A Monel Metal advertisement featuring the 1948 Gold Cup Champion the G-4 Miss Great Lakes. Photo taken from the web.
1949 once again saw the “split” format used in awarding a Gold Cupper class champion and an Unlimited class champion, but after only one season the tide had definitely turned in favor of Unlimiteds. Compared to the previous year when only one Unlimited managed to score championship points, ten Unlimited Hydroplanes scored points in 1949. Most dominant among the Unlimiteds was the My Sweetie. Piloted by the legendary Bill Cantrell, the My Sweetie won the APBA Gold Cup and five other races en route to the National Championship. As for the Gold Cuppers, the field had dwindled to six point scorers after a string of strong seasons. The G-boats still made their presence felt, however. The G-60 Lahala, a New Jersey based Allison powered boat driven by Harry Lynn, won the New Jersey Governor’s Cup and the Cambridge Gold Cup, the latter being the second time the Lahala captured the race in a venue better known for rowing regattas. Once again, however, Guy Lombardo’s Tempo VI was the class of the Gold Cupper field. The eleven year old hull won in Baltimore and was a consistent finisher throughout the season to capture the national championship.
The G-13 Tempo VI, shown here many years later after it was preserved by H.A.R.M. Photo taken from the web
1950 signaled the beginning of the end on a number of levels for the Gold Cuppers. Only four G-Boats competed this year, with three of those four scoring any points. Furthermore, this year saw the debut of the revolutionary propriding Slo-Mo-Shun IV designed by Ted Jones. The impact this hull had on hydroplane racing cannot be overstated and has been covered by a number of hydroplane writers through the years, but for the purposes of this article the focus should be on how quickly the craft made every hydroplane built before it obsolete. In scoring a dominant victory at the 1950 Gold Cup (which was still the only true national race at that point), the Slo-Mo-Shun IV deemed even Unlimiteds built a year or two before as obsolete, so it was no secret that the tail dragging pre-World War II hydroplanes’ days were numbered. Despite the changing times, the Tempo VI once again had a solid season. Guy Lombardo’s entry won four races on the year, including the National Sweepstakes Regatta and the Red Bank Gold Cup (both in Red Bank, New Jersey), the Buffalo Launch Club Regatta, and a repeat win at the Star Spangled Banner race in Baltimore. The Canadian-American’s Freeport, New York based entry would continue to be one of the most prominent boats on East Coast races for the following years.
1951 saw an increase in Gold Cupper entries compared to previous years. One of the best performances of the year by a G-Boat was turned in by Bill Cantrell driving Horace Dodge’s Hornet entry at the Seattle APBA Gold Cup. The former “Why Worry” finished second in two heats and finished an overall second on the day, finishing second in the first two heats to the Slo-Mo-Shun V. The Hornet went dead in the water during the third and final heat, but that heat was stopped after the tragic accident involving the Quicksilver which resulted in the loss of life to driver Orth Mathiot and riding mechanic Tom Whitaker, another Gold Cup boat which made its debut in 1951 but was built in a style that was more representative of the pre-World War II era. The Hornet would go on to finish third in the President’s Cup race and finish third overall in the National High Points as well as the championship for the Gold Cup Class. The only race won by a Gold Cupper that year was once again Guy Lombardo in the Tempo VI at the National Sweepstakes Regatta in Red Bank.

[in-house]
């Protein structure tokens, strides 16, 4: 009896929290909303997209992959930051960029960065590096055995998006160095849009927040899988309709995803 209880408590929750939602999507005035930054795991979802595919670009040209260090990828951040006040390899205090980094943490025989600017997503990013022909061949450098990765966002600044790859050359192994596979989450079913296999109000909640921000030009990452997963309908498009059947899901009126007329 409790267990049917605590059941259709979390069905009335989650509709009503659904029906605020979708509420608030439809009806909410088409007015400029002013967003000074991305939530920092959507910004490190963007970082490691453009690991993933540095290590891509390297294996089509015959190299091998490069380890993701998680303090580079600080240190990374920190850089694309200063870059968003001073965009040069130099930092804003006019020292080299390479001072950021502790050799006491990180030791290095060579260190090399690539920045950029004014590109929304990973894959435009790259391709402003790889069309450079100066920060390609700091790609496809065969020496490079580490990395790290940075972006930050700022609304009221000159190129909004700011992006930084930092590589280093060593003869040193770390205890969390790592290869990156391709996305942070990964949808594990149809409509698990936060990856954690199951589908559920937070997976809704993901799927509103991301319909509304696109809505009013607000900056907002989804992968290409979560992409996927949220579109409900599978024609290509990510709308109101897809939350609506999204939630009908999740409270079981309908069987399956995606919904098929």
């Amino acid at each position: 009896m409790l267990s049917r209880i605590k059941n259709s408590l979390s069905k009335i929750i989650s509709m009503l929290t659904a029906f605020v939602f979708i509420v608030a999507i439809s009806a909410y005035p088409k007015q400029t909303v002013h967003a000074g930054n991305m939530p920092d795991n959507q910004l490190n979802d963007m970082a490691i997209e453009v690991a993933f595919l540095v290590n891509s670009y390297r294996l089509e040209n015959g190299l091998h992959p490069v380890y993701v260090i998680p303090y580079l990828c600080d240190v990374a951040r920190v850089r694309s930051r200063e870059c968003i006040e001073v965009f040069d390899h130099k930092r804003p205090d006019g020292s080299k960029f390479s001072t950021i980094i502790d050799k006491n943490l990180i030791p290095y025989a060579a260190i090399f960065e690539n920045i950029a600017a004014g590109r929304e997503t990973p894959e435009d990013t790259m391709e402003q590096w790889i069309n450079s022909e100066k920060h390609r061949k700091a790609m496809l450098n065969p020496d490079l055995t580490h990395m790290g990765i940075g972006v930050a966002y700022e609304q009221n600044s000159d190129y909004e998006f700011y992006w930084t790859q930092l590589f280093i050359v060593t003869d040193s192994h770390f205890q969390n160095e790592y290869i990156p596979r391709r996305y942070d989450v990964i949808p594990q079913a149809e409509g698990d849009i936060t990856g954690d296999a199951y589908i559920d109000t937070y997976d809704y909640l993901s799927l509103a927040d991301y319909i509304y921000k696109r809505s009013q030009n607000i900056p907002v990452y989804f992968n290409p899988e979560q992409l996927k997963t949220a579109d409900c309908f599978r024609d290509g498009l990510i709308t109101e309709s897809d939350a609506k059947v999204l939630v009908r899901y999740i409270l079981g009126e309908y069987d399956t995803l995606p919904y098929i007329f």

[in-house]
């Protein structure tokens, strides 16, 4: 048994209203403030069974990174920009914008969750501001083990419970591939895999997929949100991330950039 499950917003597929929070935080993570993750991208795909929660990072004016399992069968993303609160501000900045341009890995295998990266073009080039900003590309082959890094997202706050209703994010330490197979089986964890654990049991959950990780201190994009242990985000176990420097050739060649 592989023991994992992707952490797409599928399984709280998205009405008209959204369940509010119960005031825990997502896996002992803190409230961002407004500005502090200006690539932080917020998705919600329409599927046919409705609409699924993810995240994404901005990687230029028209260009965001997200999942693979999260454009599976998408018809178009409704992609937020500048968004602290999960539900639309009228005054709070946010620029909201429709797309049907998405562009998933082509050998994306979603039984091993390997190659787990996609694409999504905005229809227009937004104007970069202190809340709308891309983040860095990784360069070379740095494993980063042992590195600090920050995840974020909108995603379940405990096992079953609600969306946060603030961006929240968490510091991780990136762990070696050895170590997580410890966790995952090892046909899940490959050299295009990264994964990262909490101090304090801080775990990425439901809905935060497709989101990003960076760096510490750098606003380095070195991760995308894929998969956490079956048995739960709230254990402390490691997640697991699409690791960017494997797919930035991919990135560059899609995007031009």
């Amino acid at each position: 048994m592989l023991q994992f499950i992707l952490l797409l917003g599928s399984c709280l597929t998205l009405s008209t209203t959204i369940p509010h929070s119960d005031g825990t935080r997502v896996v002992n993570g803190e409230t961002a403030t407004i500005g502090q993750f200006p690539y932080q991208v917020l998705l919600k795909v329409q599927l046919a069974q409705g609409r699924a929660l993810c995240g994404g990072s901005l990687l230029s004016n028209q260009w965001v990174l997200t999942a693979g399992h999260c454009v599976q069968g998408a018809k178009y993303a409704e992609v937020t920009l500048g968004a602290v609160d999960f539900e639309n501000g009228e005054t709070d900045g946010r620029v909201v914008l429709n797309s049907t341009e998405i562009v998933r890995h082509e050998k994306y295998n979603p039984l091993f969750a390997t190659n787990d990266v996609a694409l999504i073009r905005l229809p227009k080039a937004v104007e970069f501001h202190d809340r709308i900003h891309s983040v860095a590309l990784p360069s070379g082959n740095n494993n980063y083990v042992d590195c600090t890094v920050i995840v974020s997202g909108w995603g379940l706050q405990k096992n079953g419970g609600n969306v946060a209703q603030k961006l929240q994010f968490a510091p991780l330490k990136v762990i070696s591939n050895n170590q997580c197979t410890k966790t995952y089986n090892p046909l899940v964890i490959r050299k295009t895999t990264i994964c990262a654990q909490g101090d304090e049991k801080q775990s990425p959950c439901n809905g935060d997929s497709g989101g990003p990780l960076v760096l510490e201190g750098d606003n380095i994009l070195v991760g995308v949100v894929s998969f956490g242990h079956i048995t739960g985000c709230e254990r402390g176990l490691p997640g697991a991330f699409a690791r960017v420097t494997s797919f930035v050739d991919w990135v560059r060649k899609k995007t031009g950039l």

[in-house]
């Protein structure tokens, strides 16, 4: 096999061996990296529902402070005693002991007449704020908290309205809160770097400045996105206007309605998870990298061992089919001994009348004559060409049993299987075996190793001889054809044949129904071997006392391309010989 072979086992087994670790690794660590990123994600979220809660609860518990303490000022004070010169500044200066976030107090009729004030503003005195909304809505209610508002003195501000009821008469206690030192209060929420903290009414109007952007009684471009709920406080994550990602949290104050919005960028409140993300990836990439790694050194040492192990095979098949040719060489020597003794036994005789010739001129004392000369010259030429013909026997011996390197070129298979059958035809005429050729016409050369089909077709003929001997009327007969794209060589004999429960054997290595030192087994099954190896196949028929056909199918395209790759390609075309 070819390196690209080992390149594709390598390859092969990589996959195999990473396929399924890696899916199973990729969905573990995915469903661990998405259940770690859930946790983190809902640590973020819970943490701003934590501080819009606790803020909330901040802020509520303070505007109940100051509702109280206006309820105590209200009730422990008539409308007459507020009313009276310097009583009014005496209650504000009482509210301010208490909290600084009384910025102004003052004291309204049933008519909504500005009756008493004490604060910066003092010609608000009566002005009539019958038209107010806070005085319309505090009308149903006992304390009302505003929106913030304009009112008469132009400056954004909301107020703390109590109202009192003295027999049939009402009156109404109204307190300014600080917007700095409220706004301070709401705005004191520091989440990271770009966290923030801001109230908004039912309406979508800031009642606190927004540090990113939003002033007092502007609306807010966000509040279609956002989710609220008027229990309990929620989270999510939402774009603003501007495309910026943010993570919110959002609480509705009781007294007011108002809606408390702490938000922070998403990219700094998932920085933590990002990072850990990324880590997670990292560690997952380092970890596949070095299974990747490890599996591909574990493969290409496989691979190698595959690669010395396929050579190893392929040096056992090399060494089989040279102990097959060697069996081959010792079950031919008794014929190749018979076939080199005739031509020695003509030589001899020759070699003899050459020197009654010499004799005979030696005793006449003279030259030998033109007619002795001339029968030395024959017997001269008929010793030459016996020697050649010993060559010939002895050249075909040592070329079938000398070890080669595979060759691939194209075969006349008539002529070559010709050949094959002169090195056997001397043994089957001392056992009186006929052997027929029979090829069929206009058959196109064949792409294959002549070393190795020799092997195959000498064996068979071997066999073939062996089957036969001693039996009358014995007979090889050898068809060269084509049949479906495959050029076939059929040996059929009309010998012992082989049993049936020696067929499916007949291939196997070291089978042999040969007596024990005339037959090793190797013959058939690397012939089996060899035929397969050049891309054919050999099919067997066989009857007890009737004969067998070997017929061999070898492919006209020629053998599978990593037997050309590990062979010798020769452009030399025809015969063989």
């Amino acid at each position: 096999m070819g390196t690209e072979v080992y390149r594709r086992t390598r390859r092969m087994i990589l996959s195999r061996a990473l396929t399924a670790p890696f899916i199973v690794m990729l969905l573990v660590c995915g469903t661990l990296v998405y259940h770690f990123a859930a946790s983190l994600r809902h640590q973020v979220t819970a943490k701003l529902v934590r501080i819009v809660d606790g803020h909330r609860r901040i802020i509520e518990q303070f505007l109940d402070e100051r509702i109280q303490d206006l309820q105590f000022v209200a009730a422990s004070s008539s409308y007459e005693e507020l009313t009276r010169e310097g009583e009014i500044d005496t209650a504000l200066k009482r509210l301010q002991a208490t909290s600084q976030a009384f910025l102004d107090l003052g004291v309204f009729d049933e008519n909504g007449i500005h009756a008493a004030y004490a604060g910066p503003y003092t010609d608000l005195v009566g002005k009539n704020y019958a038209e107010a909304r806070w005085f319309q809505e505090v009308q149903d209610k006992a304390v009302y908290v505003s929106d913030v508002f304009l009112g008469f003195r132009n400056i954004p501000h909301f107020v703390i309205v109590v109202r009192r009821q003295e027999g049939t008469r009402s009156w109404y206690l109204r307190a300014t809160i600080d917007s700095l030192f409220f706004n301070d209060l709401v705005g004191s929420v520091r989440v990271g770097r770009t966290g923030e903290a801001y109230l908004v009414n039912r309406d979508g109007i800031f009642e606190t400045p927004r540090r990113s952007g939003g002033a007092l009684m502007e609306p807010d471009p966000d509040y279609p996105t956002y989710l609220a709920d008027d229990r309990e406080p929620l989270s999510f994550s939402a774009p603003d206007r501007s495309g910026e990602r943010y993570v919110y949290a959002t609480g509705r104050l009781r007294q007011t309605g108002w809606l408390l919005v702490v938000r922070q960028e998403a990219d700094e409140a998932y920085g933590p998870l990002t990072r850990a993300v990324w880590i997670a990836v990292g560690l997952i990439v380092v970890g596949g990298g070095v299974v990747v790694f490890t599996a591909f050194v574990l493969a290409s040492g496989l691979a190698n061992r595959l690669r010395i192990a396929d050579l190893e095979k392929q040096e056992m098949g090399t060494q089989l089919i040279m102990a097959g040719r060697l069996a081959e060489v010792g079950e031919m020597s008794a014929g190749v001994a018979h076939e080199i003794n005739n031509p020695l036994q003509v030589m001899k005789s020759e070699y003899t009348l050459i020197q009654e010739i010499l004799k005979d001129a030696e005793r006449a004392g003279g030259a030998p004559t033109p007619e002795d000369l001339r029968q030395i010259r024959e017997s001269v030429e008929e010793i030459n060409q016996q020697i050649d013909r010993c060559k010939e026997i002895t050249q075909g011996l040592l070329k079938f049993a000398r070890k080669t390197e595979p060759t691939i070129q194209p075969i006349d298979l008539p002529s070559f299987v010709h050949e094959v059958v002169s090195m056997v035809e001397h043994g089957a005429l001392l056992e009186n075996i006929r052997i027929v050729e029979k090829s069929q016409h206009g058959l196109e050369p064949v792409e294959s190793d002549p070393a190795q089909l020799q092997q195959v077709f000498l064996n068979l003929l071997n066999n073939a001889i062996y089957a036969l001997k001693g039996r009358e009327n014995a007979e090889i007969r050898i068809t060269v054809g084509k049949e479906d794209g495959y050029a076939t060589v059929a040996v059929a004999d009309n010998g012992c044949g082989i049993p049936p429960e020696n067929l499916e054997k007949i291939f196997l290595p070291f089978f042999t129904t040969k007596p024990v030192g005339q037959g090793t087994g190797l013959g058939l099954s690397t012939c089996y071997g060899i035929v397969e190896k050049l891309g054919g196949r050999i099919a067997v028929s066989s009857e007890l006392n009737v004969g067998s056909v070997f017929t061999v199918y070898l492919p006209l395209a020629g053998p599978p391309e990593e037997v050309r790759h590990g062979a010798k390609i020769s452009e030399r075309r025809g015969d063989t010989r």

Two generations of hydroplane design competing side by side. The G-31 Hornet is in the background and the U-37 Slo-Mo-Shun V is in the foreground. Photo taken from the web.
Four Gold Cuppers scored points in 1952. The Such Crust IV, a new boat from the Jack Schafer camp, won the Steel Cup in Pittsburgh with Bill Cantrell at the wheel. At the APBA Gold Cup in Seattle, the G-2 Hurricane IV finished second in the first heat and failed to finish the last two heats, but that was good enough for an overall third in one of the strangest Gold Cup races in history that saw only one boat (overall winner Slo-Mo-Shun IV) finish the last two heats. The Dee Jay V, a Ventor style hull on again off again competitor since its 1950 debut, had an adventurous day at the Imperial Gold Cup in New Martinsville, West Virginia. In the first heat the G-66 Dee Jay V drove to an easy victory over the 7-litre Mercury driven by Oliver Elam after the Miss Pepsi went dead in the water. In the second heat, the Dee Jay V caught fire but amazingly driver (and boat designer) Norman Lauterbach continued to drive a few laps until finally being flagged off the course by boat owner Daniel Murphy. Despite being outscored by the 7-litre hydro Mercury, the Dee Jay V was awarded the “win” as account of being the only Unlimited class boat to score points on the day. The race would prove to be the last for the colorful boat. The G-31 Hornet-Such Crust, driven by Lou Faegol, finished first in the first heat en route to an overall second at the Detroit Silver Cup and finished all three heats in fourth place to place fourth overall at the President’s Cup Regatta in Washington, DC. Despite these being the only two races the Hornet-Crust boat entered, it proved to be enough to capture the Gold Cup Class championship for the boat in 1952. Of course, this was indicative of how hydroplane racing was conducted at the time. Consider that overall High Point champion Miss Pepsi only entered five of the twelve races in 1952.